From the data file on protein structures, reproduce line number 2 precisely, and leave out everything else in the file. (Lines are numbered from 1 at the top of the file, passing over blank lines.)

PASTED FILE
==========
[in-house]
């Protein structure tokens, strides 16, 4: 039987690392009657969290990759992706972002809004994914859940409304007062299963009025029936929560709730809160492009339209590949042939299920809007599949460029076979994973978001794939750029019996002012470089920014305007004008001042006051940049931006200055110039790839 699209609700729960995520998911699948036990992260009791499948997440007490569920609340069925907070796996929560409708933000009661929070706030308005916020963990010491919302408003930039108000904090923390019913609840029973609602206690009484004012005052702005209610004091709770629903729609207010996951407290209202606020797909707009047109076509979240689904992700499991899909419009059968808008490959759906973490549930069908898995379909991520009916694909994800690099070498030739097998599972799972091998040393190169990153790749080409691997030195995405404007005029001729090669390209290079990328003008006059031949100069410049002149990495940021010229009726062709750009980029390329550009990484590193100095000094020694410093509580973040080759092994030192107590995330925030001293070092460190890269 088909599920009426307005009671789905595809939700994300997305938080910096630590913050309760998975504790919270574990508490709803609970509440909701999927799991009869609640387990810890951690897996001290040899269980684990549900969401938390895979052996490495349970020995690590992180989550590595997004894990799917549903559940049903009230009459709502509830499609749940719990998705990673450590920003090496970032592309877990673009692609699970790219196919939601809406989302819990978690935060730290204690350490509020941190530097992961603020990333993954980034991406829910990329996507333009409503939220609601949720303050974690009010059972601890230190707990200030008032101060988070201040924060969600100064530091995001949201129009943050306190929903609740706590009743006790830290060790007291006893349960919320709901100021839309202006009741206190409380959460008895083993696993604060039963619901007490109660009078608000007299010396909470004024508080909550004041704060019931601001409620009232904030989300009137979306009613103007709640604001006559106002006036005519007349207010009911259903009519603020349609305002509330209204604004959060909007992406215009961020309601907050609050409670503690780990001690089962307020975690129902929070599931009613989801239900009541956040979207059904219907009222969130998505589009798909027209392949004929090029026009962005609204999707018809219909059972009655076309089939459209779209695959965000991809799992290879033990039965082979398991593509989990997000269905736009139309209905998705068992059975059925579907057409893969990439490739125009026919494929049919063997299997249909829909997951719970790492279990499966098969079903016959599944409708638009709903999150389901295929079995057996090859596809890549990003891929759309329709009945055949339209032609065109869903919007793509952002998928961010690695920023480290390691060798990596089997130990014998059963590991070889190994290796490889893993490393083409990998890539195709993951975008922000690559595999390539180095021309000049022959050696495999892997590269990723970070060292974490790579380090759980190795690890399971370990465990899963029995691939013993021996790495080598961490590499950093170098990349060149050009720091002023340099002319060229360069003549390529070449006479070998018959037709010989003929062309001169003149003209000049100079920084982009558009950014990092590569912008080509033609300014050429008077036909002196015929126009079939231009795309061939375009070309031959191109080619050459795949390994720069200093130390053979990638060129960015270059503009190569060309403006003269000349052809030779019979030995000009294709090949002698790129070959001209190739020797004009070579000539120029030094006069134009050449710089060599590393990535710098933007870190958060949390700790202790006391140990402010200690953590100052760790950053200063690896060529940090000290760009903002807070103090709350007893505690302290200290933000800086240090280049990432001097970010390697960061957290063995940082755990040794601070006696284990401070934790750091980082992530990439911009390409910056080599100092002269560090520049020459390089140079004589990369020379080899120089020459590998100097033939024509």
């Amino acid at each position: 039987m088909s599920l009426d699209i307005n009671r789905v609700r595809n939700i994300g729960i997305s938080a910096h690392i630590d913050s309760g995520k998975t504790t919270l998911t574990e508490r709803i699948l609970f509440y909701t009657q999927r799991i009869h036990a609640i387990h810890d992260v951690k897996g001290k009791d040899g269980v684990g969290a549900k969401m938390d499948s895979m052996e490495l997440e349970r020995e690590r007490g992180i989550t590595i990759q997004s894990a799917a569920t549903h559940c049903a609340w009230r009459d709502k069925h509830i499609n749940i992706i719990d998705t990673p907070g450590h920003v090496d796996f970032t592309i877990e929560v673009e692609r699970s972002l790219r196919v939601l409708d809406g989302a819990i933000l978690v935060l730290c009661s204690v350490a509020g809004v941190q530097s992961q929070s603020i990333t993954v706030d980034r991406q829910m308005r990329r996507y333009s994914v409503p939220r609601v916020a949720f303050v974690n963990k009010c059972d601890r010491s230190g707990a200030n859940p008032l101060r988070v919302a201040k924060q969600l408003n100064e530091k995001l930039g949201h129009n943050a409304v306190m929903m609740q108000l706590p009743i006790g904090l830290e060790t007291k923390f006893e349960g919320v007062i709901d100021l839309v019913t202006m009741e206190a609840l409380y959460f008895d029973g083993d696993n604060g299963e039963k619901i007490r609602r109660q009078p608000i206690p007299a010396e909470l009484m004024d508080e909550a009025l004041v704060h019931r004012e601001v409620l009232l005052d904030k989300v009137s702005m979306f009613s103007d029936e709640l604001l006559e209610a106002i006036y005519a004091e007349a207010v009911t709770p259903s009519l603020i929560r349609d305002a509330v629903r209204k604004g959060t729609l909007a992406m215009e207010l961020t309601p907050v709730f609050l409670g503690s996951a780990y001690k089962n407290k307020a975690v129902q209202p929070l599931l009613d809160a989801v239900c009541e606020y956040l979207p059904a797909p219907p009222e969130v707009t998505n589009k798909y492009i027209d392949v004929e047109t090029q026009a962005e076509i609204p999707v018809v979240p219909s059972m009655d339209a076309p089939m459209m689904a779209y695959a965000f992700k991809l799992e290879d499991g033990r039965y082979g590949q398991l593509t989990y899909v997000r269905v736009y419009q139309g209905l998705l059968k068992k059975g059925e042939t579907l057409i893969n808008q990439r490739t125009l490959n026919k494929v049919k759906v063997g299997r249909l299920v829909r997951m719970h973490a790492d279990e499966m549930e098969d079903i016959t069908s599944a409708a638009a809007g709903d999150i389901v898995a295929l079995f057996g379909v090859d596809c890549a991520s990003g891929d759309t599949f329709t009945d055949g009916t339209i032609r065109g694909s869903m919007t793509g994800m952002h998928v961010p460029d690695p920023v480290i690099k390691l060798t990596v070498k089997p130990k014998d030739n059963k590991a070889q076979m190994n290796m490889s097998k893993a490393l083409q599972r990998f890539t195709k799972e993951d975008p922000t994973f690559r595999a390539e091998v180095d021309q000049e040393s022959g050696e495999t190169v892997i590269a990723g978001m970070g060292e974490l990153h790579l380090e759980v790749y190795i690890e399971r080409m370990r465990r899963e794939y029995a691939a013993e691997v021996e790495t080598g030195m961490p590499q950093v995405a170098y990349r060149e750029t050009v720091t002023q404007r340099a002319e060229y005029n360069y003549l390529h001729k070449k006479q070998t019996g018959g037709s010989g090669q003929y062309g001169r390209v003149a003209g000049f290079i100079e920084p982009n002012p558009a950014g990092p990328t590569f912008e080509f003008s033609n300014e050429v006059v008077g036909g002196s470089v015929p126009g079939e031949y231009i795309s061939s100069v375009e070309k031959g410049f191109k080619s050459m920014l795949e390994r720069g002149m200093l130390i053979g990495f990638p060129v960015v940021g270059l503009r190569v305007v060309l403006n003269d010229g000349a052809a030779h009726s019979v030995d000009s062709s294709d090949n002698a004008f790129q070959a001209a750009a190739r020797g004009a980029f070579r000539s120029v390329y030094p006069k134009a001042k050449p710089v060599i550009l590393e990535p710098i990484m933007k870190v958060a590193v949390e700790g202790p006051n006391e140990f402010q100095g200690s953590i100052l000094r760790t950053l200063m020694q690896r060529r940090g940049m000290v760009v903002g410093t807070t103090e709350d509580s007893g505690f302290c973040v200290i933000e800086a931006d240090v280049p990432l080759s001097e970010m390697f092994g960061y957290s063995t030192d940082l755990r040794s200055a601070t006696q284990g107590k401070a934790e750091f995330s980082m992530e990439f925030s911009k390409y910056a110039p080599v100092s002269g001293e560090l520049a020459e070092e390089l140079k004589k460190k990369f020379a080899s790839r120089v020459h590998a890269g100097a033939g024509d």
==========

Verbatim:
């Protein structure tokens, strides 16, 4: 039987690392009657969290990759992706972002809004994914859940409304007062299963009025029936929560709730809160492009339209590949042939299920809007599949460029076979994973978001794939750029019996002012470089920014305007004008001042006051940049931006200055110039790839 699209609700729960995520998911699948036990992260009791499948997440007490569920609340069925907070796996929560409708933000009661929070706030308005916020963990010491919302408003930039108000904090923390019913609840029973609602206690009484004012005052702005209610004091709770629903729609207010996951407290209202606020797909707009047109076509979240689904992700499991899909419009059968808008490959759906973490549930069908898995379909991520009916694909994800690099070498030739097998599972799972091998040393190169990153790749080409691997030195995405404007005029001729090669390209290079990328003008006059031949100069410049002149990495940021010229009726062709750009980029390329550009990484590193100095000094020694410093509580973040080759092994030192107590995330925030001293070092460190890269 088909599920009426307005009671789905595809939700994300997305938080910096630590913050309760998975504790919270574990508490709803609970509440909701999927799991009869609640387990810890951690897996001290040899269980684990549900969401938390895979052996490495349970020995690590992180989550590595997004894990799917549903559940049903009230009459709502509830499609749940719990998705990673450590920003090496970032592309877990673009692609699970790219196919939601809406989302819990978690935060730290204690350490509020941190530097992961603020990333993954980034991406829910990329996507333009409503939220609601949720303050974690009010059972601890230190707990200030008032101060988070201040924060969600100064530091995001949201129009943050306190929903609740706590009743006790830290060790007291006893349960919320709901100021839309202006009741206190409380959460008895083993696993604060039963619901007490109660009078608000007299010396909470004024508080909550004041704060019931601001409620009232904030989300009137979306009613103007709640604001006559106002006036005519007349207010009911259903009519603020349609305002509330209204604004959060909007992406215009961020309601907050609050409670503690780990001690089962307020975690129902929070599931009613989801239900009541956040979207059904219907009222969130998505589009798909027209392949004929090029026009962005609204999707018809219909059972009655076309089939459209779209695959965000991809799992290879033990039965082979398991593509989990997000269905736009139309209905998705068992059975059925579907057409893969990439490739125009026919494929049919063997299997249909829909997951719970790492279990499966098969079903016959599944409708638009709903999150389901295929079995057996090859596809890549990003891929759309329709009945055949339209032609065109869903919007793509952002998928961010690695920023480290390691060798990596089997130990014998059963590991070889190994290796490889893993490393083409990998890539195709993951975008922000690559595999390539180095021309000049022959050696495999892997590269990723970070060292974490790579380090759980190795690890399971370990465990899963029995691939013993021996790495080598961490590499950093170098990349060149050009720091002023340099002319060229360069003549390529070449006479070998018959037709010989003929062309001169003149003209000049100079920084982009558009950014990092590569912008080509033609300014050429008077036909002196015929126009079939231009795309061939375009070309031959191109080619050459795949390994720069200093130390053979990638060129960015270059503009190569060309403006003269000349052809030779019979030995000009294709090949002698790129070959001209190739020797004009070579000539120029030094006069134009050449710089060599590393990535710098933007870190958060949390700790202790006391140990402010200690953590100052760790950053200063690896060529940090000290760009903002807070103090709350007893505690302290200290933000800086240090280049990432001097970010390697960061957290063995940082755990040794601070006696284990401070934790750091980082992530990439911009390409910056080599100092002269560090520049020459390089140079004589990369020379080899120089020459590998100097033939024509």